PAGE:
The Daily Rail: Do You Speak The Language of Craft Beer?

Thursday, July 6, 2017


Today's Specials: 


INFOGRAPHIC: Restaurant Marketing Ideas for July

Looking for some fun restaurant marketing ideas? We got you covered for July. Everything from Wimbledon to Get to Know Your Customers Day.


MARKETING: Your Guide to Football Marketing Bootcamp



How To Describe Craft Beer

Craft beer sales in the U.S. have increased by more than 60 percent in the past four years and account for roughly 14% of total beer sales in the United States. Although craft beer sales are rising, people still don’t understand many of the words used to describe craft brews. These are the words people do know.  

Infographic: Beer Is No Longer Just Beer | Statista


Working In a Mob Restaurant

A lot of illegal activity can happen in restaurants. One waiter documented his experience working in a restaurant secretly known for its organized crime clientele including the challenges he faced. Spilling something could get you stabbed.


Wahlberg Tips Waffle House

Waffle House workers in Maryland were not too happy when a huge crowd of people packed the restaurant at 2:15 am on a Monday. Luckily, it was Donnie Wahlberg (Mark Wahlberg’s brother) and his TV crew fresh off the set. Wahlberg tipped both servers $500 including the grill cook.  


Why it matters to you: For restaurants, diversity truly is our strength.

American cuisine is a wonderful amalgamation of flavors, national origins, and styles. Where would our culinary culture be without Italian pizza, Mexican salsa, and Jewish bagels? It appears some communities in Europe want to find out. Take the Italian town of Forte Dei Marmi, where they have severely limited or blocked the opening of ethnic restaurants in their community. Their justification is that their tourism revenue depends on a uniquely Italian experience and other cuisines dilute that for tourists. Similar arguments are being made from Denmark to Paris, but are they right?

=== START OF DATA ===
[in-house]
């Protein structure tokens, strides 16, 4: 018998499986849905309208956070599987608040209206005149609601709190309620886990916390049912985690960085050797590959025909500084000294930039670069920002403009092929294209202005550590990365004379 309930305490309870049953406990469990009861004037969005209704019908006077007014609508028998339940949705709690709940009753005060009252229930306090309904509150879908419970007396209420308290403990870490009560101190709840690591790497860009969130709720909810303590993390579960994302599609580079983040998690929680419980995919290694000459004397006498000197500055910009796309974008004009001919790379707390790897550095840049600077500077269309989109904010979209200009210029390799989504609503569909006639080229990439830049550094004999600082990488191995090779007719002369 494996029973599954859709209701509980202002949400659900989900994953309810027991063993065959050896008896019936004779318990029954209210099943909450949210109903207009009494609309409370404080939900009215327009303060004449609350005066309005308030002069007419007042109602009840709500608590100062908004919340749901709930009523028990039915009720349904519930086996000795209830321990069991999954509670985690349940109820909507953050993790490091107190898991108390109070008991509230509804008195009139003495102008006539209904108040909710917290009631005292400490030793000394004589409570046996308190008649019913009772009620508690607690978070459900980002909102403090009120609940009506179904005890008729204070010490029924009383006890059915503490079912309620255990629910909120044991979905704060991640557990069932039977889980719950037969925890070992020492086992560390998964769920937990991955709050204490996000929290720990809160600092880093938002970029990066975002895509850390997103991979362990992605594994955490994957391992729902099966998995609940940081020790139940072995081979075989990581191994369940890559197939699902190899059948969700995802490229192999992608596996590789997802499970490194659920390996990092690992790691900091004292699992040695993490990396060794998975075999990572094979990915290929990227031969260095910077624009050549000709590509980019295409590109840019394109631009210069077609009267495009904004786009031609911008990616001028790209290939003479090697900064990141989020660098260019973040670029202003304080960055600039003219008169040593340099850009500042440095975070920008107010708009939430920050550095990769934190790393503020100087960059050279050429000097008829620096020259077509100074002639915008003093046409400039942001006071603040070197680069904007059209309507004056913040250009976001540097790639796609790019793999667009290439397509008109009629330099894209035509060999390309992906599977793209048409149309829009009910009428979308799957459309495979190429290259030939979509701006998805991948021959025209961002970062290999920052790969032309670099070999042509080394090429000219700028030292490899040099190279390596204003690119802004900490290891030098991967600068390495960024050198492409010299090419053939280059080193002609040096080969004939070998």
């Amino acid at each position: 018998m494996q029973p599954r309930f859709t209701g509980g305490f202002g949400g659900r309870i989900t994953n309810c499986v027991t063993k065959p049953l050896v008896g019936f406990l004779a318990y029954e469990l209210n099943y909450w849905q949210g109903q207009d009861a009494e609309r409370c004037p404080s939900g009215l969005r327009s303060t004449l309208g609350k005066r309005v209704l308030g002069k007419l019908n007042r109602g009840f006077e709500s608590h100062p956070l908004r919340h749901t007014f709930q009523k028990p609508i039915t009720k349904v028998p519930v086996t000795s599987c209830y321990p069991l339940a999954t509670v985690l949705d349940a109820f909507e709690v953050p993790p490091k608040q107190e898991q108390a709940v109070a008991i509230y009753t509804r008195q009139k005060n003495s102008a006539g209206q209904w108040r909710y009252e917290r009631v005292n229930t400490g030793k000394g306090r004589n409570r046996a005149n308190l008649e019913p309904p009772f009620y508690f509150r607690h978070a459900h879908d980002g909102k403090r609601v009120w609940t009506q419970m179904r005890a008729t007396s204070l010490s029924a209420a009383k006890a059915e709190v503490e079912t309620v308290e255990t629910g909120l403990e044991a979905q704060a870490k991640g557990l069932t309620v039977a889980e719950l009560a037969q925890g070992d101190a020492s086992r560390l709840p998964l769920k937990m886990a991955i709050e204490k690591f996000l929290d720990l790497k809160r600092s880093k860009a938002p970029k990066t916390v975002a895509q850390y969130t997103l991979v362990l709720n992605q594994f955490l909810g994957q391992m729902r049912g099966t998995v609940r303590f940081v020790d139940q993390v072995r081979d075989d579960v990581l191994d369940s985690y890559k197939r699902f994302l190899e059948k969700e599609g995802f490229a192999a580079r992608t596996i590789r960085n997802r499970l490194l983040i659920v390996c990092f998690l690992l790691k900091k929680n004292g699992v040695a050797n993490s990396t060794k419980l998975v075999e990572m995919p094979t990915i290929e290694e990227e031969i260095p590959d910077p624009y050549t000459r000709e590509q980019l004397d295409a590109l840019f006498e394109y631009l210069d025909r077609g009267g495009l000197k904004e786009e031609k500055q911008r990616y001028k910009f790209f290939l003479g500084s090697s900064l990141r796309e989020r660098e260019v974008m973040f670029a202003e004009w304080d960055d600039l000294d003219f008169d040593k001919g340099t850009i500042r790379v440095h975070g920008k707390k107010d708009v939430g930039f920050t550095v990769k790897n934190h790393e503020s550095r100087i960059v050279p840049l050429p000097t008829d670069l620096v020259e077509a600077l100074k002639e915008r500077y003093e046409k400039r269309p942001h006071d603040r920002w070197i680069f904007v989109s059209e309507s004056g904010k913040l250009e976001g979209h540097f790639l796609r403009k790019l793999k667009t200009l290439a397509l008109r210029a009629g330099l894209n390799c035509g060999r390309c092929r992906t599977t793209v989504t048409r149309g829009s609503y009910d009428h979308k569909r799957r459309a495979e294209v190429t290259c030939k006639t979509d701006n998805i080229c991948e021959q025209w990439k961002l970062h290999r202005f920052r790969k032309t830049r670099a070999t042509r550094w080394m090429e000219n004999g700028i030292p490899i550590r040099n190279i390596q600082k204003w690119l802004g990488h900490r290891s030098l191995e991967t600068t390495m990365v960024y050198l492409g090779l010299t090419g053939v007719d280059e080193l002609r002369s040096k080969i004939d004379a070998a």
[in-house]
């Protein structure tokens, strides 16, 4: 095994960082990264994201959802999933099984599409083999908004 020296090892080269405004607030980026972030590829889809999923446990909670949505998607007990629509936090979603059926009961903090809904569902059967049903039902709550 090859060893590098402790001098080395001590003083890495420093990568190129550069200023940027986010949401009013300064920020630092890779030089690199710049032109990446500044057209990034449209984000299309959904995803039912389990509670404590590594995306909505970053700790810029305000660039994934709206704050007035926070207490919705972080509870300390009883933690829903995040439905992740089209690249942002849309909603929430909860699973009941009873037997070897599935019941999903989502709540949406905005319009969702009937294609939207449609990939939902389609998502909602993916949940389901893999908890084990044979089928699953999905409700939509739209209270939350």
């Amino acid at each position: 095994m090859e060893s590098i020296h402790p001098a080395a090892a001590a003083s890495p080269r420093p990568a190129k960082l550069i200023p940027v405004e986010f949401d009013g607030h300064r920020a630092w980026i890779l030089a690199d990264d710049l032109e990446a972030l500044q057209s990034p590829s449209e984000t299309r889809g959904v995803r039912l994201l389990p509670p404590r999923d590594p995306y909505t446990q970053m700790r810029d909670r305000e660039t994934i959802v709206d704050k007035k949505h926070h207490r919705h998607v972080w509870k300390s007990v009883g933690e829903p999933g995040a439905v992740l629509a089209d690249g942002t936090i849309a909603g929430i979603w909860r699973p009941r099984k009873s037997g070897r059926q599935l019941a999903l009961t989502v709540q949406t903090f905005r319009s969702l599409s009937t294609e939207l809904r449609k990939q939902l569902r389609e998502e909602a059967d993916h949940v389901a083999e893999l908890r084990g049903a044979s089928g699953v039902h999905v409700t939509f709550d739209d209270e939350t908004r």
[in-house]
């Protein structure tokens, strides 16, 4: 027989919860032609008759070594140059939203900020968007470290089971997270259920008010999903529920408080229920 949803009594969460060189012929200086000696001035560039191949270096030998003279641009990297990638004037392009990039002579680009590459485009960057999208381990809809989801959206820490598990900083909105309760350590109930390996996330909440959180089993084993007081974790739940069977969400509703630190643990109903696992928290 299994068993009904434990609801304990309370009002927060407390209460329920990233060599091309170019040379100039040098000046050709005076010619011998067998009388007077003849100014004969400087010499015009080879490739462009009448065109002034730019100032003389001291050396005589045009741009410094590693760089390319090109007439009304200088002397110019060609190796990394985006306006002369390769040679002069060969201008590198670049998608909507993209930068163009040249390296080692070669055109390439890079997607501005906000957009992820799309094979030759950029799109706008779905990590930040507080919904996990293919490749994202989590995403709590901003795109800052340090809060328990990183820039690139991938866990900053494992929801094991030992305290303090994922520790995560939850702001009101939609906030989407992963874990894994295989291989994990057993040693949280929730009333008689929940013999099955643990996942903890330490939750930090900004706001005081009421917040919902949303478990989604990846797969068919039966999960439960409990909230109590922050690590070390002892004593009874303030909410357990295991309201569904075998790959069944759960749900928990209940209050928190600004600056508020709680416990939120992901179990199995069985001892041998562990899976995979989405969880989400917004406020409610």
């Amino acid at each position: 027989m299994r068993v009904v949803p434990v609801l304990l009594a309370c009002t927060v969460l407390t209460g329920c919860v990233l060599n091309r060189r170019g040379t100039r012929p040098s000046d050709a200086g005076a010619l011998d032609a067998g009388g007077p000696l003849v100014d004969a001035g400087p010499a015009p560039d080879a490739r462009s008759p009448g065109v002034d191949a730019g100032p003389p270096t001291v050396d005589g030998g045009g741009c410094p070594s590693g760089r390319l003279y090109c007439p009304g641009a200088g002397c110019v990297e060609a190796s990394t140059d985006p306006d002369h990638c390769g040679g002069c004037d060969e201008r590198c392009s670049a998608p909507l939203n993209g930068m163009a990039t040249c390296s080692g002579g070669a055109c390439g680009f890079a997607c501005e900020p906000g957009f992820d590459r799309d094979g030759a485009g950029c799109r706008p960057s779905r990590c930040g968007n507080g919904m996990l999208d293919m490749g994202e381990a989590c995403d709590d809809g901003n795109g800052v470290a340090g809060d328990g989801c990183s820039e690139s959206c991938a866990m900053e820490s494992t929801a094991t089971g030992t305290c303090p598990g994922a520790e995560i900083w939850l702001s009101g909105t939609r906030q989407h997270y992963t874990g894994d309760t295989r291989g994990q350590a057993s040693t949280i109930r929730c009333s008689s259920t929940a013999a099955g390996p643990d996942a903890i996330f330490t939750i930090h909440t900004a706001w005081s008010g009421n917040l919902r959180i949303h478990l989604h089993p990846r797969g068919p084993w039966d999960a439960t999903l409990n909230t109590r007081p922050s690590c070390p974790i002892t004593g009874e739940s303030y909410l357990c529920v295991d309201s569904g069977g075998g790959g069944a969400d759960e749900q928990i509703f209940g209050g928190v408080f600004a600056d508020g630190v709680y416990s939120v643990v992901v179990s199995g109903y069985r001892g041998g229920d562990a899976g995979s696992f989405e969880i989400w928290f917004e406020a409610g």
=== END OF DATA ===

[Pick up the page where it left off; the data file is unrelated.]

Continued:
A simple analysis says not really. For example, the first food you think of as Italian is spaghetti sauce. However, the tomato wasn’t available in Europe until the mid-1500’s since it was only discovered in South America by then. Also, pasta was brought to Europe by Muslim merchants in the middle ages. So what really is unique Italian cuisine, if not a mix of influences that present to a culture over time. Here in the US, there has been a rise of crime against immigrant-owned restaurants. Would those angry enough to vandalize a Kabob place in Oakland or graffiti an Indian restaurant in Denver be willing to do the same to their local Pizza place? Since Italians, Greeks, Jews, and Asians have used our industry to find their American dream, we won’t likely see any homogenization of our cuisine anytime. Besides, curry and halal can be found all over our country today and that just gives our industry all the flexibility it needs to satisfy an ever increasingly diverse guest population.



Why it matters to you: We could be seeing more changes to overtime regulations.

As of December 1, 2016, businesses were technically required to pay an overtime rate to anyone earning below $47,000 annually after logging more than 40 hours per week. The Trump administration revealed last Friday that it will not press for increasing the threshold that determines which salaried restaurant employees are eligible for overtime pay. The Obama administration brought forth the change, however, Trump not pushing for an increase could potentially save restaurant employers millions of dollars in overtime pay intended for distribution to managers and assistant managers. Though, the U.S. Department of Labor indicated that it still may change the rules to make more salary earners eligible for time-and-a-half pay.

This controversy has been viewed multiple ways within the restaurant industry. On one side of the aisle, executives from the NRA are applauding the Dept. of Labor for working in the best interest of the American worker, whereas many restaurant operators are pushing to lower the salary for overtime employees to save money. Overtime problems are also causing confusion in restaurants. A New Jersey Chipotle was recently sued by managers arguing the new overtime rules were not followed; therefore, they should be compensated accordingly. Overall, this is a topic that we will see more of in the near future.